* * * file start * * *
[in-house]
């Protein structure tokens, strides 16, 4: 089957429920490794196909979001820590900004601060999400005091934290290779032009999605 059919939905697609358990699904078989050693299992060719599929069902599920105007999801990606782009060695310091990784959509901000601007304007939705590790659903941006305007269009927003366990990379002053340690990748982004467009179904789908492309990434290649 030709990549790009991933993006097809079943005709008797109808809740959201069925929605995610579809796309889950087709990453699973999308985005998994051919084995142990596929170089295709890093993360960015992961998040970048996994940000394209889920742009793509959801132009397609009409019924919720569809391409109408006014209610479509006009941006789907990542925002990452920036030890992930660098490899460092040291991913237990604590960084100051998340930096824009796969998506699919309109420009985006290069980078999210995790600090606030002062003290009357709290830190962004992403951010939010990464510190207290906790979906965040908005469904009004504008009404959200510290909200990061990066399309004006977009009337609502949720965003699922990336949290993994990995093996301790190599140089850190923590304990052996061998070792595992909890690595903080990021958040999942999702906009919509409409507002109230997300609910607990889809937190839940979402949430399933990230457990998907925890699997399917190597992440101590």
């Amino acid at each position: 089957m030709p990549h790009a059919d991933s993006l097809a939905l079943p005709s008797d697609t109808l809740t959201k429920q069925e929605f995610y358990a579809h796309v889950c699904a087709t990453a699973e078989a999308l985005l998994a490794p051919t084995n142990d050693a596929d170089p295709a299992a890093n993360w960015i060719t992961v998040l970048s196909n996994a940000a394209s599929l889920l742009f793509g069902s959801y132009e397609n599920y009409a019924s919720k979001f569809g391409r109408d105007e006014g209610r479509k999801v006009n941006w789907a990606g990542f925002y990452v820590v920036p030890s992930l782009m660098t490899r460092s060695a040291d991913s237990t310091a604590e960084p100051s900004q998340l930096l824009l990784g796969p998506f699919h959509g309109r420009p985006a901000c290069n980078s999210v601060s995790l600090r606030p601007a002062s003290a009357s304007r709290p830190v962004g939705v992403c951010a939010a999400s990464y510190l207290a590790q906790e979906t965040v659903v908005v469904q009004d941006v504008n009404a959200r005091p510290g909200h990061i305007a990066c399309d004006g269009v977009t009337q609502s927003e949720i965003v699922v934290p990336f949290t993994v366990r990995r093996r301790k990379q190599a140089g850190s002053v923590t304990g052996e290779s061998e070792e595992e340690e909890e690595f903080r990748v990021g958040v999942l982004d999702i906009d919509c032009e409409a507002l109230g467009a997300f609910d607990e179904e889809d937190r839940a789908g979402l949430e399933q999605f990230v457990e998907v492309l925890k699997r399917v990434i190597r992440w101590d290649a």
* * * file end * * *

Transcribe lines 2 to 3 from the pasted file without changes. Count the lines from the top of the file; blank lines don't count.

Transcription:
């Protein structure tokens, strides 16, 4: 089957429920490794196909979001820590900004601060999400005091934290290779032009999605 059919939905697609358990699904078989050693299992060719599929069902599920105007999801990606782009060695310091990784959509901000601007304007939705590790659903941006305007269009927003366990990379002053340690990748982004467009179904789908492309990434290649 030709990549790009991933993006097809079943005709008797109808809740959201069925929605995610579809796309889950087709990453699973999308985005998994051919084995142990596929170089295709890093993360960015992961998040970048996994940000394209889920742009793509959801132009397609009409019924919720569809391409109408006014209610479509006009941006789907990542925002990452920036030890992930660098490899460092040291991913237990604590960084100051998340930096824009796969998506699919309109420009985006290069980078999210995790600090606030002062003290009357709290830190962004992403951010939010990464510190207290906790979906965040908005469904009004504008009404959200510290909200990061990066399309004006977009009337609502949720965003699922990336949290993994990995093996301790190599140089850190923590304990052996061998070792595992909890690595903080990021958040999942999702906009919509409409507002109230997300609910607990889809937190839940979402949430399933990230457990998907925890699997399917190597992440101590």
């Amino acid at each position: 089957m030709p990549h790009a059919d991933s993006l097809a939905l079943p005709s008797d697609t109808l809740t959201k429920q069925e929605f995610y358990a579809h796309v889950c699904a087709t990453a699973e078989a999308l985005l998994a490794p051919t084995n142990d050693a596929d170089p295709a299992a890093n993360w960015i060719t992961v998040l970048s196909n996994a940000a394209s599929l889920l742009f793509g069902s959801y132009e397609n599920y009409a019924s919720k979001f569809g391409r109408d105007e006014g209610r479509k999801v006009n941006w789907a990606g990542f925002y990452v820590v920036p030890s992930l782009m660098t490899r460092s060695a040291d991913s237990t310091a604590e960084p100051s900004q998340l930096l824009l990784g796969p998506f699919h959509g309109r420009p985006a901000c290069n980078s999210v601060s995790l600090r606030p601007a002062s003290a009357s304007r709290p830190v962004g939705v992403c951010a939010a999400s990464y510190l207290a590790q906790e979906t965040v659903v908005v469904q009004d941006v504008n009404a959200r005091p510290g909200h990061i305007a990066c399309d004006g269009v977009t009337q609502s927003e949720i965003v699922v934290p990336f949290t993994v366990r990995r093996r301790k990379q190599a140089g850190s002053v923590t304990g052996e290779s061998e070792e595992e340690e909890e690595f903080r990748v990021g958040v999942l982004d999702i906009d919509c032009e409409a507002l109230g467009a997300f609910d607990e179904e889809d937190r839940a789908g979402l949430e399933q999605f990230v457990e998907v492309l925890k699997r399917v990434i190597r992440w101590d290649a």